This image is of a tōtara wood carving. Its significance is based largely on the ambiguity of its style allowing us to understand the convergence of cultures in New Zealand at the time of its creation. The carving, thought to be a lintel or part of a gateway references multiple cultural design aspects (Anderson 37). Discovered between Kaitāia and Ahipara, the carving resonates with the high shouldered Easter Island figurines shown to Captain James Cook in East Polynesia (Anderson 37). The carving also resonates with the Maori style of chevroned amulets (Anderson 37). This carving in particular resembles a Maori carving found in Whangamumu of a squatting human figure (Anderson 37). This similarity is important as it allows us to place the carving in a particular time and understand more about the dynamic interchange of culture that was occurring. From analysing the two cultural design elements meeting, we can place the carving in the middle centuries of the pre-European era due to its resemblance to the chevron style of the time (Anderson 37). This merging of two visual cultures is symbolic of the withstanding of similarities between Maori and East Polynesian social organisation through to the early contact period of Maori and Pakeha.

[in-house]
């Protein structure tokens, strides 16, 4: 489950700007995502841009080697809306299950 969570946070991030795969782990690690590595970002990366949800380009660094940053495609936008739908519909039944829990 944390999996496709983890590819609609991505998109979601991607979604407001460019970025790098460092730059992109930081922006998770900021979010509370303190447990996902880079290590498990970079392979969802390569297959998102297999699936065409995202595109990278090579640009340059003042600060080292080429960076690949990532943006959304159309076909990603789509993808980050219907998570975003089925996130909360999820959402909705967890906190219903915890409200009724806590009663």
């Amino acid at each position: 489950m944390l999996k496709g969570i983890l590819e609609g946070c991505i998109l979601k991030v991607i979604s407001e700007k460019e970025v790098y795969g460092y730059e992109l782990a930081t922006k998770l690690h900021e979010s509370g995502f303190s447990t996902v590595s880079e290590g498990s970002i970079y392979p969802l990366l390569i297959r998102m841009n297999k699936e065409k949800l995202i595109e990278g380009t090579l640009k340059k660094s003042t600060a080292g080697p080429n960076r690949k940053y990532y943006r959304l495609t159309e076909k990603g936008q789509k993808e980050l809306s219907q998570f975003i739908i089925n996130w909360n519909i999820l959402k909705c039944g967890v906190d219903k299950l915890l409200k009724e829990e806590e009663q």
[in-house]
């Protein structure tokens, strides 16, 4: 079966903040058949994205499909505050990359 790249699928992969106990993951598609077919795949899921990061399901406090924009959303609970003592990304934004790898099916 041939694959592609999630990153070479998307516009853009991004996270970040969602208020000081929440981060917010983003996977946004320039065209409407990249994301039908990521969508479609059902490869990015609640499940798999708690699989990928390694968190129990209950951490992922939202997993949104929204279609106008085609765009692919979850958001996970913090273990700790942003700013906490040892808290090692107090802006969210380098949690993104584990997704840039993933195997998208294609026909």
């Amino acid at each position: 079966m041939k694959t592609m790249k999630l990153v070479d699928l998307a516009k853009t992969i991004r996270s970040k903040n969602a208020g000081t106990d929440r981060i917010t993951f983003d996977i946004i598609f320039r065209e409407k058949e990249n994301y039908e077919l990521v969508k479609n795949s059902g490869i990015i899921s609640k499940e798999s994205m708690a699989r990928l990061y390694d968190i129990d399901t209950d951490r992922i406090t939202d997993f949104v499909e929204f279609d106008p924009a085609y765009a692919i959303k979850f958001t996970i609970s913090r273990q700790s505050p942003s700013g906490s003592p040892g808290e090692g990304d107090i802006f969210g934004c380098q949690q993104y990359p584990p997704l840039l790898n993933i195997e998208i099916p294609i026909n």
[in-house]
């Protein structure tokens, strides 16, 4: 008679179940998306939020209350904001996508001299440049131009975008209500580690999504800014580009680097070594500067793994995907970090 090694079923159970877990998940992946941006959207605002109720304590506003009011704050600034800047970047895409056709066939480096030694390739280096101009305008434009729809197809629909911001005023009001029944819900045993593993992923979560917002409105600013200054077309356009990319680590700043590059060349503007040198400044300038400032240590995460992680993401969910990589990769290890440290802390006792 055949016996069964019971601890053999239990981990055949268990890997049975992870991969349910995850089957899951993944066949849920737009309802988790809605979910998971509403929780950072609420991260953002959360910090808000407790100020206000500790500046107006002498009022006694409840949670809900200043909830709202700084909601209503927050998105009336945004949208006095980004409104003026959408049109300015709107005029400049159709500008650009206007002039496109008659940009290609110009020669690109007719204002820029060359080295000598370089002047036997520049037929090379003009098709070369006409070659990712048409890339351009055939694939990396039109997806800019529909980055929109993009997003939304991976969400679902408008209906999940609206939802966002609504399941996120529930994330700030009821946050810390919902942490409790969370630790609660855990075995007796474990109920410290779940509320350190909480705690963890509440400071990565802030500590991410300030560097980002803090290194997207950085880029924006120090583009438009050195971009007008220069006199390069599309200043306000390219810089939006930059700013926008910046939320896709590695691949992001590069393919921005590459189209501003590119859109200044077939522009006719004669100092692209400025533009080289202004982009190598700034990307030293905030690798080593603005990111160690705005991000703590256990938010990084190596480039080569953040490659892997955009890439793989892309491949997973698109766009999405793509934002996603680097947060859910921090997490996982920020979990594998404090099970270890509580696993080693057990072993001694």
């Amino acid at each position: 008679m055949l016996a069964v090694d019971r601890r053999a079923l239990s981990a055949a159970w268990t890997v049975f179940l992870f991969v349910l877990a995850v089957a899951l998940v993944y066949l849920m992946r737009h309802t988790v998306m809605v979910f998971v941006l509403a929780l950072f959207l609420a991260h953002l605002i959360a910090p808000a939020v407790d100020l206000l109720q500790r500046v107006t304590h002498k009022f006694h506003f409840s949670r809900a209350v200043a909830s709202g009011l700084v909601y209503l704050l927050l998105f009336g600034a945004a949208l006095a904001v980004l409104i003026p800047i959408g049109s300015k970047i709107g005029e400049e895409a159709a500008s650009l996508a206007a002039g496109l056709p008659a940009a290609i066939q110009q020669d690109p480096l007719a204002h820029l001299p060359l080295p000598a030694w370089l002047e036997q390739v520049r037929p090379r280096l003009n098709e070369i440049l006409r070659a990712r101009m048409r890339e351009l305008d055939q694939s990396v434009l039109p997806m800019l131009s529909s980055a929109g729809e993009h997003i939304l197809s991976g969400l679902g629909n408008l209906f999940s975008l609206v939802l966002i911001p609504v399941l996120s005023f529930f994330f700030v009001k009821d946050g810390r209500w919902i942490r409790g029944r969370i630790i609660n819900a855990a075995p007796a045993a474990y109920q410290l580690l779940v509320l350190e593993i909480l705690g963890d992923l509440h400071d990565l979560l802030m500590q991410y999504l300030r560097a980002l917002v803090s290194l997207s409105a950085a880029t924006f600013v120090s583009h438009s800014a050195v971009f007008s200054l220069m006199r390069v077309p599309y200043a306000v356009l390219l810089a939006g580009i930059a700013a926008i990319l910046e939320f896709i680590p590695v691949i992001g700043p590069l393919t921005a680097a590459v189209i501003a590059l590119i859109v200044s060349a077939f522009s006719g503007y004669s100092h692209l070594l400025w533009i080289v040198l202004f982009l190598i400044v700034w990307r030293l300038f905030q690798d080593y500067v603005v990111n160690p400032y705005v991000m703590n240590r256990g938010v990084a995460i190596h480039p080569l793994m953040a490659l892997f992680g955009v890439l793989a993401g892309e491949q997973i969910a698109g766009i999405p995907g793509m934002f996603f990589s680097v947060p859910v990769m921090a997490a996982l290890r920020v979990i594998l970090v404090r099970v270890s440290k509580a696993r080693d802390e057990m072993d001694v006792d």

Harris, Atholl Anderson, Judith Binney and Harris, Aroha. Tangata Whenua: An Illustrated History. Wellington: Bridget Williams, 2014. Print.